However, many observers believe that reconciliation between Fatah and Hamas is still blocked, as leaders are making calculations only about governance and have not yet addressed the risks to the Palestinian cause because of regional transformations.
Palestinian writer Mohamed Masharqa, director of the London-based Centre for Arab Progress, said: “The two sides of the rift are experiencing a crisis of confidence with the Palestinian street due to the difficult living conditions of the vast majority of citizens and the reductions in salaries, as wages have gone down by 50% for the sixth consecutive month.”
In a statement to The Arab Weekly, Masharqa did not rule out that Fatah and Hamas would return to the formula that was proposed in the 2015 dialogues, namely entering elections with a unified list aimed at preserving their positions in power. He also did not give much merit to the idea that the Istanbul understandings could pave the way for an end to the division.
Masharqa said the rift could not end between the two Palestinian rival organisations becuase of “the existence of two different programs, one of which is ideologically linked to the Islamic caliphate project and its centre is in Turkey, which means turning their backs to Egypt and the rest of the Arab countries, and the second is the program of the Fatah movement which leads the Palestinian Liberation Organisation and is traditionally allied with what is known as the Arab moderate countries.”
He added that the Fatah movement, and mainly Abbas, by choosing Turkey as a mediator, is reversing its alliances and giving wrong signals to Cairo and Riyadh, a position that constitutes a departure from the political principles that the Palestine Liberation Organisation (PLO) has always adopted, which are moving away from Arab axes and polarisations and that Palestine is above all Arab differences.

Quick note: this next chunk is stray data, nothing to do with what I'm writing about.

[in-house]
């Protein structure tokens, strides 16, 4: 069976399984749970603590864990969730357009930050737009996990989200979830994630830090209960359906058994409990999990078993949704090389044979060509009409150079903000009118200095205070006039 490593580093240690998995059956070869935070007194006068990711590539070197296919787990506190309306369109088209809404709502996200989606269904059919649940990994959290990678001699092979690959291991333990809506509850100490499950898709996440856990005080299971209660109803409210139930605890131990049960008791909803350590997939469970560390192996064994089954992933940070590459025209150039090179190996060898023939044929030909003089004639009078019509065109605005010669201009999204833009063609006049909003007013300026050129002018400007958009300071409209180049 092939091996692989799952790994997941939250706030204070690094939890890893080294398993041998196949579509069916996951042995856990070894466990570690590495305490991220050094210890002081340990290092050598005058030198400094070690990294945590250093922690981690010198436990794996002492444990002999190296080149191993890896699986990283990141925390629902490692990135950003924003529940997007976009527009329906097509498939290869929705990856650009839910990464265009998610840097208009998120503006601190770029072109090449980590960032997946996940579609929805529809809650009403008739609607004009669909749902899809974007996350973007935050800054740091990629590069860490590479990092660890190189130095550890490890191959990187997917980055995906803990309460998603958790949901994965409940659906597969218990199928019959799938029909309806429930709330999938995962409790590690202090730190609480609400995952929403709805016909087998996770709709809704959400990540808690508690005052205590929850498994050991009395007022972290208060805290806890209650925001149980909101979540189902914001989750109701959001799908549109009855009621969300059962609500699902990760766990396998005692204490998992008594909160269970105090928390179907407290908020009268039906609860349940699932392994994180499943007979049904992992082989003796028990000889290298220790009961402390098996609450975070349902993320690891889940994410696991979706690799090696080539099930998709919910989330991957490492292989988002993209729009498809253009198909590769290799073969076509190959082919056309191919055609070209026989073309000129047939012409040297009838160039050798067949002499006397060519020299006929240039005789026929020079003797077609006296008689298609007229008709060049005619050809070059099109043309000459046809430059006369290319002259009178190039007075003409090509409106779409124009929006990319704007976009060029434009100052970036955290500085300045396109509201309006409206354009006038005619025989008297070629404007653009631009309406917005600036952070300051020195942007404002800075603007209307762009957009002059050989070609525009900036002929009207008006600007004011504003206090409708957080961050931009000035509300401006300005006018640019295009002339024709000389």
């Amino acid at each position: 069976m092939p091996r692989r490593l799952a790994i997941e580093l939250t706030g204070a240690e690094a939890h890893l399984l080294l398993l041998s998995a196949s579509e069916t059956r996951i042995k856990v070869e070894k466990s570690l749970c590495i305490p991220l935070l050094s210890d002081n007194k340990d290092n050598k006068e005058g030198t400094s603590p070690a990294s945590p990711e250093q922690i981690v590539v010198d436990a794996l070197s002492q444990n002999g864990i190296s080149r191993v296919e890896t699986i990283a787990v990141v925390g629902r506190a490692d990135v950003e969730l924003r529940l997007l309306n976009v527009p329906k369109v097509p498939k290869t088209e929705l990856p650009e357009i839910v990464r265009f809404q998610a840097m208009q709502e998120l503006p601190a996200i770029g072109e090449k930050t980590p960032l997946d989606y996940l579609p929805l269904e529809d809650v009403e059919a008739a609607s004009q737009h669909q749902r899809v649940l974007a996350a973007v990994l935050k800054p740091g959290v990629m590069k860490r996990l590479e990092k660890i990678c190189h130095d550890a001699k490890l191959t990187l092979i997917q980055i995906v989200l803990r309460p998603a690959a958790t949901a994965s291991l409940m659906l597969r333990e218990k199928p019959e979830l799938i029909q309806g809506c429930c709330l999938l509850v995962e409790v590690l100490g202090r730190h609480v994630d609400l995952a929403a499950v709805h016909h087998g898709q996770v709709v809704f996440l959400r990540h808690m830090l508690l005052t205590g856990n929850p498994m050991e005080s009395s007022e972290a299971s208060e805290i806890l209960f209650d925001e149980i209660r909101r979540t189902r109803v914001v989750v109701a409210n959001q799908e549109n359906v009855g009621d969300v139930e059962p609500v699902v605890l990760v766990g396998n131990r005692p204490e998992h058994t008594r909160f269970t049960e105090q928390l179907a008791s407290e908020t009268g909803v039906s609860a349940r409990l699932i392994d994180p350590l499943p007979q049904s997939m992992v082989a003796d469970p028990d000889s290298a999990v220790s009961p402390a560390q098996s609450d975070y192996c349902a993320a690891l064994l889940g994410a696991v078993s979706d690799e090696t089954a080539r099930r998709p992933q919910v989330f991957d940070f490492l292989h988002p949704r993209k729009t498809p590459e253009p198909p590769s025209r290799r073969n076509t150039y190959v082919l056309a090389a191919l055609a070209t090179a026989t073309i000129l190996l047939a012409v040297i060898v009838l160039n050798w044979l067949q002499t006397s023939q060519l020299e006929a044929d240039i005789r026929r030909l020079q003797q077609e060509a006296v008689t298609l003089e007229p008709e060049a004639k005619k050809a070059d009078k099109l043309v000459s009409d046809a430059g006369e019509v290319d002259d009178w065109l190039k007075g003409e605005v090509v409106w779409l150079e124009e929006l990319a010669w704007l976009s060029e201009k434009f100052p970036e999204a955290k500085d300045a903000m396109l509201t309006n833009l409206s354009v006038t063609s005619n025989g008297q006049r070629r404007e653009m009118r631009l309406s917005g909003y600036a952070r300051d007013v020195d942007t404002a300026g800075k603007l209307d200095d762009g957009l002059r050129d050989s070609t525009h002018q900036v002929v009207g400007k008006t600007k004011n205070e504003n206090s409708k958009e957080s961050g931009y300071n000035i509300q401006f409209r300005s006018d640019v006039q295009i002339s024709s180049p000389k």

Palestinian writer Adly Sadiq said that Palestinians view both sides’ intentions with suspicion due to their long experience with them, and that social elites have grown convinced that Fatah and Hamas make a distinction between reconciling and ending the divisions between each other, and that they do not share the same understandings of these two concepts.
Sadiq, who is a former Palestinian diplomat, added, “The two parties are already reconciled, and are in the habit of exchanging niceties on joyous and less joyous occasions, but they have remained keen to maintain the division and do not want to end it, because neither of them wants to give up in its region any of its power in favour of a national strong level-headed system, capable of facing the existing challenges.”
He considered that what emerged from the visions of the two parties about implementing the Palestinian reconciliation is not encouraging, especially when it has been rumoured that Fatah and Hamas will be running in the elections with one list. If that is true, it would be equivalent to committing a sin, except for those who intend to weasel on the issue, according to Sadiq.
“What is required from a Palestinian perspective in these days is some humility and some realism, and not a sudden transition from betrayal, demonisation and nasty fatwas, to unbridled mutual love,” Sadiq added. “It did not take long for the Fatahists in Gaza to be accused of deviance and treason, just because they came to terms with Hamas on a reconciliation for the sake of the community. Those who had made these accusations are the ones who now make up the Fatah delegation to the Turkish talks, and those who had vehemently objected are their buddies who make up the delegation of the other side, who are linked to the Muslim Brotherhood abroad.”
“When both movements run in the elections on one list, it means that one side’s methodology and approach match the methodology and approach of the other side, and this is not and could not be true. So claiming it in this manner simply and objectively eliminates the concept of democratic competition,” Sadiq stressed.